Anyway, for those who may not know, Hawk debuted as a literary character in 1976 in “Promised Land,” one of the series of detective novels in the “Spenser” series written by Robert B. Parker.  Spenser, a tough, but smart, Boston private investigator, described Hawk thusly in his first appearance:

Shepard appeared from the door past the stairs. With him was a tall black man with a bald head and high cheekbones.  He had on a powder blue leisure suit and a pink silk shirt with a big collar.  The shirt was unbuttoned to the waist and the chest and stomach that showed were as hard and unadorned as ebony.  He took a pair of wraparound sunglasses from the breast pocket of the jacket and as he put them on, he stared at me over their rims until very slowly the lenses covered his eyes and he stared at me through them.

I looked back.  ”Hawk,” I said.


That ensemble sounds atrocious, even by 1976 standards, but only “the toughest muscleman Boston’s big boys could hire” could pull off a pink and powder-blue outfit and STILL seem dangerous.  As the above pull quote from the back cover of the novel indicates, Hawk worked as a freelance enforcer for the mob, but he had a history with Spenser, and would often come over to the side of the angels to assist the private detective.

In 1985, the television network, ABC, brought the “Spenser” novels from the page to the small screen with the series, Spenser: For Hire, with Robert Urich as Spenser and Avery Brooks as Hawk, with a markedly improved sense of fashion.   In Brooks’ depiction of Hawk, he maintained the clean-shaven dome, but he paired it with a goatee, which gave him a sense of devilish menace.  Hawk rocked the Big, Bald, Black Man With A Goatee look long before it became fashionable.  I started shaving my head in ‘91 and I still remember getting strange looks when I walked into Frisch’s Big Boy Restaurant in Fairborn, Ohio.  Now the BBBMWAG look is the default style for every Black tough guy in fiction, particularly comic books.  Heck, even Luke Cage ditched his signature Afro for a BBBMWAG. 

Avery Brooks completely inhabited the role of Hawk.  The man has presence.  He controlled the screen, and politely, but forcefully, walked off with every scene he was in.  If you YouTube Spenser: For Hire, you’ll find a series of clips dedicated to the best moments from the show.  Every single one of them has Hawk.


Brooks' Hawk and Robert Urich as Spenser

Hawk was a man of few words, and Brooks’ delivery of those lines with his precise diction wrapped in a thundering baritone, sold the intensity and conviction behind everything Hawk had to say.  The only thing that boomed louder than Hawk’s voice was the long-barreled .357 Colt Python that Hawk carried with him everywhere he went.  Hawk also was a master of “The Batman Grin.”  


The Last Thing You'll See

The Last Thing You'll Ever See

“The Batman Grin” is that brief flash of a smile displayed by an otherwise stoic character that lets his opponent know he is absolutely and irrevocably fucked.  Hawk was a predator, and his smile was rarely a sign of mirth.  He was baring his teeth.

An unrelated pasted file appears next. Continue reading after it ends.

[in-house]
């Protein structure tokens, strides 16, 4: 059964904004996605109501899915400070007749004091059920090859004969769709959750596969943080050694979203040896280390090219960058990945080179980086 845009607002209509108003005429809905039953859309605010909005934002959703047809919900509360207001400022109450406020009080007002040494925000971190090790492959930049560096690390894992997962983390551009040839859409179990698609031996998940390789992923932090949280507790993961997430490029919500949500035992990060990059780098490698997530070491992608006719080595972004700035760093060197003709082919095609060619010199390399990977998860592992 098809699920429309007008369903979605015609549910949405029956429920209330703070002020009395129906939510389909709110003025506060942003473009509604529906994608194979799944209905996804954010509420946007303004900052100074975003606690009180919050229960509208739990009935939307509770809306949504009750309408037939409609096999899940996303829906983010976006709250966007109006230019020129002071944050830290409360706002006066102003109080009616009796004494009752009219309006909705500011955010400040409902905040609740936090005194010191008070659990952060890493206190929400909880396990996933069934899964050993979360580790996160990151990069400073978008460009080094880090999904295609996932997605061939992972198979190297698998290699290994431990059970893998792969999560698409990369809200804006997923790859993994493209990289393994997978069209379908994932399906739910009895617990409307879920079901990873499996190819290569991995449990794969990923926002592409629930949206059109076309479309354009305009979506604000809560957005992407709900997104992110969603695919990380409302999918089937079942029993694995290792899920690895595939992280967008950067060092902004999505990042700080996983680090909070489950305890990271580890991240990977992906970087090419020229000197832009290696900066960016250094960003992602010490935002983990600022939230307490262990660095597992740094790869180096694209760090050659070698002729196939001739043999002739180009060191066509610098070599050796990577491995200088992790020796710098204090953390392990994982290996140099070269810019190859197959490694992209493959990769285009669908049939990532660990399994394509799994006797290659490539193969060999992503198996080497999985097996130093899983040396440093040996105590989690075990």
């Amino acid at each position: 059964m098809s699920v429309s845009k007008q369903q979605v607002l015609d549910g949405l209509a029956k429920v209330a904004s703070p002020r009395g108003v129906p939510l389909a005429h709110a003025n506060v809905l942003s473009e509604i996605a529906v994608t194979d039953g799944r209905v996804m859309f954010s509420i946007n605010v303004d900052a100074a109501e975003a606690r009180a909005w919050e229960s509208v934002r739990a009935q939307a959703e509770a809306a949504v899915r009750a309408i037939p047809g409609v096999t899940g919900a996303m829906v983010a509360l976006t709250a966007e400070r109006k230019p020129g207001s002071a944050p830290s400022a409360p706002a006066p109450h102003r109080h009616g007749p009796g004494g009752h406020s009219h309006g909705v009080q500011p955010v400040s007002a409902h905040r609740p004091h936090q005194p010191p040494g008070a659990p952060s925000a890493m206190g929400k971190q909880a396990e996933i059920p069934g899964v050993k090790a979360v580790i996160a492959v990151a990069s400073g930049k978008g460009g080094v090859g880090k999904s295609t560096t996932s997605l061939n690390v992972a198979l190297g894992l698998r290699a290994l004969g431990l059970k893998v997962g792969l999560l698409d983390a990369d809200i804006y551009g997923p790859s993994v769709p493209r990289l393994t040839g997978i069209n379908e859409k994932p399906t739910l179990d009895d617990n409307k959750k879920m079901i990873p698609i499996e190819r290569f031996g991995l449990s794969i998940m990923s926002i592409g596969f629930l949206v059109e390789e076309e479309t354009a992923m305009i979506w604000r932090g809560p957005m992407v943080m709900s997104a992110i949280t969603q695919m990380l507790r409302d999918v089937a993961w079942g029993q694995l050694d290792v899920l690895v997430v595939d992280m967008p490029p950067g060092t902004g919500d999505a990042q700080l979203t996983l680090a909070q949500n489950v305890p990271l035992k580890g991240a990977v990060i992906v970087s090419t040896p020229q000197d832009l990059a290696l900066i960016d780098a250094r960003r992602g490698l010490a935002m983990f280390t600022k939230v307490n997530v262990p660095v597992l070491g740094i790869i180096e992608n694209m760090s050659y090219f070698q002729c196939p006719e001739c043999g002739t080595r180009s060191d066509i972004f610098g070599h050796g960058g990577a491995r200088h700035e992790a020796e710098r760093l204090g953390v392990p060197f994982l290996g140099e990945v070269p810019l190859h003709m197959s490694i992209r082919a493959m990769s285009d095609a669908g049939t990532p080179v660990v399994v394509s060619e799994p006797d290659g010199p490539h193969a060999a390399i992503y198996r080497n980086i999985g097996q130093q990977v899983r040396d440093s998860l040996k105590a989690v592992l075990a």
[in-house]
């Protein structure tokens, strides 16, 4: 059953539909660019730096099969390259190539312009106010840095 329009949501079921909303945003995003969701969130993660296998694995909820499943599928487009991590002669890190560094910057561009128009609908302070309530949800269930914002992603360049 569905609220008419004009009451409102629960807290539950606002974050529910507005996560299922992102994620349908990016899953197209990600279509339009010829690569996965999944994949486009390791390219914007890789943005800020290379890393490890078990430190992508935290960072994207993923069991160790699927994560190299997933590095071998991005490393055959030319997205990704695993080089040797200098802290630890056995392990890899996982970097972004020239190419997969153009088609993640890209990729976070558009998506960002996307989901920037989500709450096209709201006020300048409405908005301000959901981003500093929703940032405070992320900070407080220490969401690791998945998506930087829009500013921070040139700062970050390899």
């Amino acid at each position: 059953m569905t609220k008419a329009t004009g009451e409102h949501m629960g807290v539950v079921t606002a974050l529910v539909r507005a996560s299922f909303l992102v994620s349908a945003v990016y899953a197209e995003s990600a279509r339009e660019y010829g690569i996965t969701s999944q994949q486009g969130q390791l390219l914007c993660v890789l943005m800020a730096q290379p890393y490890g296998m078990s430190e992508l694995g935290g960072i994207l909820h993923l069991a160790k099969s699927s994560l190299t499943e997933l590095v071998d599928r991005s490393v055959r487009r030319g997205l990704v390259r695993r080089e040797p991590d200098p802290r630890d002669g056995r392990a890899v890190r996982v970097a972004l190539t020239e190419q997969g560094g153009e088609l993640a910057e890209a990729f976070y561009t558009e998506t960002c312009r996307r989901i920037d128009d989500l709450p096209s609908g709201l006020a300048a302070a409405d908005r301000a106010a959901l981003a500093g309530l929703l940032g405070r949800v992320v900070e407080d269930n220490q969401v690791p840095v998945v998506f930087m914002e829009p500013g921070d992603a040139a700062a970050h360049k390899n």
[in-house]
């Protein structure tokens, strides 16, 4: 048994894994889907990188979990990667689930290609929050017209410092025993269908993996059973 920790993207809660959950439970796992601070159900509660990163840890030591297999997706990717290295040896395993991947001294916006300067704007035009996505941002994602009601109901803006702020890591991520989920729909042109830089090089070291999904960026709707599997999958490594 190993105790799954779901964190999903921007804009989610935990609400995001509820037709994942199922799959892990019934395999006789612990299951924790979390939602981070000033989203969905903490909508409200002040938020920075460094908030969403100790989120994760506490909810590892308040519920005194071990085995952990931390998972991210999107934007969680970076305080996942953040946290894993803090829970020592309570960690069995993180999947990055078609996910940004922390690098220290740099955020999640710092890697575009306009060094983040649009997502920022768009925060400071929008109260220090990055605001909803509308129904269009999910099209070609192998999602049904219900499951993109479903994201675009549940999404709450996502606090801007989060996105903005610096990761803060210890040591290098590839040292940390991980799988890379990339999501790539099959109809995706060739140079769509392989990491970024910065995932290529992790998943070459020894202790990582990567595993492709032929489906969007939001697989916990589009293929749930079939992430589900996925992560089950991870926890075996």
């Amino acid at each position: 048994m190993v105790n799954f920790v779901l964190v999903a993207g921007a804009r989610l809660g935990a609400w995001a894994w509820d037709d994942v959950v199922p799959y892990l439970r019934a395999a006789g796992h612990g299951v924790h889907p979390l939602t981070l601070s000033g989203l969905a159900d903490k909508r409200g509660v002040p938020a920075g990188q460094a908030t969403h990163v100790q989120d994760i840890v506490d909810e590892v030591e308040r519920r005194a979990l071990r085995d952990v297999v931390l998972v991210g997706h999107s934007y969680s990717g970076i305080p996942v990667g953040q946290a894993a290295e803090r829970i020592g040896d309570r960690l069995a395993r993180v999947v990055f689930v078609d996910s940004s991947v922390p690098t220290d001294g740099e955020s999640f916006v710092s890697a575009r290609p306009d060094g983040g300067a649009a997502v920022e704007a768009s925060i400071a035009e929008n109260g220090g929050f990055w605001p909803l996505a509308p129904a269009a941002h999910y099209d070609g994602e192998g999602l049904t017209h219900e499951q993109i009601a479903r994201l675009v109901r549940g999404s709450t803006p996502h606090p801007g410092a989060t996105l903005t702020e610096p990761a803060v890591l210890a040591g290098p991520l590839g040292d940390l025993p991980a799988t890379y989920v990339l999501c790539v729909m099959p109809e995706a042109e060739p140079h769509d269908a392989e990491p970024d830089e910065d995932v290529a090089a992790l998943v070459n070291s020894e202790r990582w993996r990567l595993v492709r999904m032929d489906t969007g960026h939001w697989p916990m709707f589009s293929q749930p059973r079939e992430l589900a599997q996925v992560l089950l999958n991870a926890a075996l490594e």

In 1989, ABC spun Hawk into his own series entitled A Man Called Hawk.  It fit the “One Man With A Mysterious Past and Even More Mysterious Connections, Out For Justice,” theme that I loved so well in my youth.  Some of my favorite shows from the 1980s, like The Equalizer, Airwolf and Street Hawk (No relation, but YEAH, I SAID STREET HAWK!) carried this theme, and I obviously revisited it with WORLD OF HURT.  



A Man Called Hawk relocated the character from Boston to Washington, D.C..  With the move, Hawk’s fashion sense became a little less “wiseguy legbreaker” and more urban as he transitioned from sharkskin three-piece suits and skinny ties to patterned kufi hats and leather pants.  Although Hawk still worked as a bodyguard from time to time, he mostly left the mob contracts behind to focus on helping the little guy.  Hawk also developed a slightly philosophical edge as evidenced by circuituous, metaphysical conversations with his new confidante “Old Man” played by Shaft and Shaft’s Big Score alum, Moses Gunn. 

The series began as a midseason replacement and only lasted 13 episodes, partly because ABC scheduled A Man Called Hawk on Thursdays opposite the unstoppable juggernaut that was The Cosby Show.  Nobody, not even Hawk, could withstand The Coz.  Hawk’s brief time on the TV landscape is kind of sad, because how many dramatic series featuring a Black male lead can you name in the history of television?  I’ll give you a minute…

OK, I got the Kojak reboot with Ving Rhames and Day Break with Taye Diggs.  Anything else?

However, TV One has snagged the rights to re-air A Man Called Hawk, and on a good day you can catch a Hawk mini-marathon , so make sure to set your DVRs. 

Fortunately, Avery Brooks returned to television in 1993 as Commander – later Captain - Benjamin Sisko in Star Trek: Deep Space Nine.  Deep Space Nine featured an insane, only-in-science-fiction concept about a planet full of White folks who viewed a Black man as a savior, sent to restore hope and to deliver them from darkness and fear.  They believed his destiny was to return their people to greatness after years spent under the rule of an oppressive, secretive regime.



Barack Obama Inauguration


Sorry, wrong picture.

But, yeah, he’s a Bad Mother******, too.



No “Justice,” No Peace

You know I like to keep things positive here at WORLDOFHURTONLINE.COM.  Sure, the strip is in the middle of a murder mystery, but I try not to be too negative or overly critical in my blog posts.  WORLDOFHURTONLINE.COM is supposed to be a celebration of a genre, a style, and a moment in time.

But sometimes bullshit has to be called by its name.  Thankfully, Valerie D’Orazio at Occasional Superheroine sums up my thoughts about the matter quite nicely.

As a writer and producer for the animated series, Justice League, which featured some of the best Justice League stories in any form, Mr. McDuffie obviously demonstrated his familiarity with the property.  One would presume that Mr. McDuffie was tasked to bring that same skill, care, and craft to the comic book itself when he was assigned to write Justice League of America by DC Comics.  Mr. McDuffie ran fast and hard with that mandate, but seemed creatively hobbled time and time again by capricious editorial fiat.  Now they act surprised that he said his foot hurt.